Does the name William H. Dunckley ring a bell? How about Harry L. Hamblet, Josephine Bryce, and William Spencer Mason? Let’s not forget Captain John C. Fremont.
For Alamedans, these are household names. Look carefully and you’ll recognize our own geography. Even though we know these names as well as we know our own addresses, chances are the lives of these people are a mystery to us.
Turn back the clock 90 years, and it’s a different story. Some of these people were instrumental in creating our neighborhood. Others were luminaries honored by Portland’s neighborhood builders. Knowing a thing or two about these people and how our streets were named for them reveals a glimpse into our earliest neighborhood history and reflects turn-of-the-twentieth century life in Portland.
There are two general groupings of Alameda’s named streets. The first are particular to our neighborhood, names that for the most part you won’t find elsewhere in Portland: Hamblet, Bryce, Dunckley, Gile, Stuart, Regents, Edgehill, Ridgewood and The Alameda. The second group includes streets that pass through Alameda and many other Northeast Portland neighborhoods: Prescott, Skidmore, Mason, Shaver, Fremont, Klickitat, Siskiyou, Stanton and Knott.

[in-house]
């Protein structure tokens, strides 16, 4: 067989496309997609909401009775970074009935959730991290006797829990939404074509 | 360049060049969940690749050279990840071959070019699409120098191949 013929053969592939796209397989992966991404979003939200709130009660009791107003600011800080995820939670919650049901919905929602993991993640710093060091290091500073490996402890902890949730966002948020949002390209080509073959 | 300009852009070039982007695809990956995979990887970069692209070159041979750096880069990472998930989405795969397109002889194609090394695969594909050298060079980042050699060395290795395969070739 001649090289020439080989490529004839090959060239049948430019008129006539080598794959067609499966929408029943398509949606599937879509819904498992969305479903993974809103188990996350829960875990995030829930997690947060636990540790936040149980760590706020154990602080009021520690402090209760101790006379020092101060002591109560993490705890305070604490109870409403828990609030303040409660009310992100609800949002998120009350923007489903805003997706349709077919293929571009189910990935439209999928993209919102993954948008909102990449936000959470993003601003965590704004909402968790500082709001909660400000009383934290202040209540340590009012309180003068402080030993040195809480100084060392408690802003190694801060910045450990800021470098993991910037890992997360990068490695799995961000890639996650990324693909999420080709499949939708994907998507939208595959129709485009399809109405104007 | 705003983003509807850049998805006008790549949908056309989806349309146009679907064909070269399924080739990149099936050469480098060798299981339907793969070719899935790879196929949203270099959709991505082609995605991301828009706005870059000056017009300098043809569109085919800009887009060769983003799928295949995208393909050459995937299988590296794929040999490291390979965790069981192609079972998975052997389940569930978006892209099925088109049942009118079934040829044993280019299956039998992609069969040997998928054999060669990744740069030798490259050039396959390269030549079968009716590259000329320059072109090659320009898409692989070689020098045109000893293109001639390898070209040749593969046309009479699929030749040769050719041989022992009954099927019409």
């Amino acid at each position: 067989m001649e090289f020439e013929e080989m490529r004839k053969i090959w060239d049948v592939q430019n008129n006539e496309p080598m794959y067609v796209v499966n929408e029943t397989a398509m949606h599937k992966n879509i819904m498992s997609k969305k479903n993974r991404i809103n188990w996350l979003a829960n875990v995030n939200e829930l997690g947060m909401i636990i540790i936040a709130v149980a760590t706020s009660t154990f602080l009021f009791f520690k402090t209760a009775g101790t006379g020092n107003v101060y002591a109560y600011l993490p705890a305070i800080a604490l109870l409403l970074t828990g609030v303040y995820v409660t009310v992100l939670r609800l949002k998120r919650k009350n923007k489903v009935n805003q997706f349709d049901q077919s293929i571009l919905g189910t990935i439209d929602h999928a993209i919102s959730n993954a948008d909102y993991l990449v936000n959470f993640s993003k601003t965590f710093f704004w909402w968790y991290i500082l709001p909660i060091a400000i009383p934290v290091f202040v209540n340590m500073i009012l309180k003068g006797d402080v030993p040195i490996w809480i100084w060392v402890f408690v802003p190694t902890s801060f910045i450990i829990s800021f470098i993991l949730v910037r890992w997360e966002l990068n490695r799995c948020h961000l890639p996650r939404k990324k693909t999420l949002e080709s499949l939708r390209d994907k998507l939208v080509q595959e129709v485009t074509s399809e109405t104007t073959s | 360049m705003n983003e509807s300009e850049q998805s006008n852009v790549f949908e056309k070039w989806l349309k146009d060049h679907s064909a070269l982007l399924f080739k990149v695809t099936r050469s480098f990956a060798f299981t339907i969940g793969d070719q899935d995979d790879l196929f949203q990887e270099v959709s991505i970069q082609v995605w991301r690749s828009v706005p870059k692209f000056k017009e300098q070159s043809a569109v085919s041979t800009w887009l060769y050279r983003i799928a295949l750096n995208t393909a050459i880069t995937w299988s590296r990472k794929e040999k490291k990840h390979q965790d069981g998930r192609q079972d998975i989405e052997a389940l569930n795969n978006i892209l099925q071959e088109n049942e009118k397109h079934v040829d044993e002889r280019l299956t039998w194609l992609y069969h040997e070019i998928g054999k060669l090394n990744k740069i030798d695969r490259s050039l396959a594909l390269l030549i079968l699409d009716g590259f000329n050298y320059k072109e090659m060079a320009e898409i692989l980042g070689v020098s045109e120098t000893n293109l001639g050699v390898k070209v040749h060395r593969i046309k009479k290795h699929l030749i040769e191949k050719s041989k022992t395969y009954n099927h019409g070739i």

The first group–those locally-grown street names–provide insight into the early development of Alameda.
In 1909, the Alameda Land Company filed the first plat for our neighborhood, which it referred to as Alameda Park. Plat maps of the neighborhood show an orderly district above and below a prominent ridgeline, where the neighborhood would be carved from an existing context of fields, orchards and forests.
One of Astoria’s leading businessmen of the period, Edward Zest (E.Z.) Ferguson, was the president of this company (the Astoria connection is worth noting here in Alameda, on several points). Ferguson and his partners incorporated as the Alameda Land Company in Astoria in 1908, and developed residential and commercial properties here in Portland and in Roseburg. If we had another street, and we were following the convention of naming streets for those who gave the neighborhood its start, we probably would want to consider Ferguson Street on the short list of possibilities.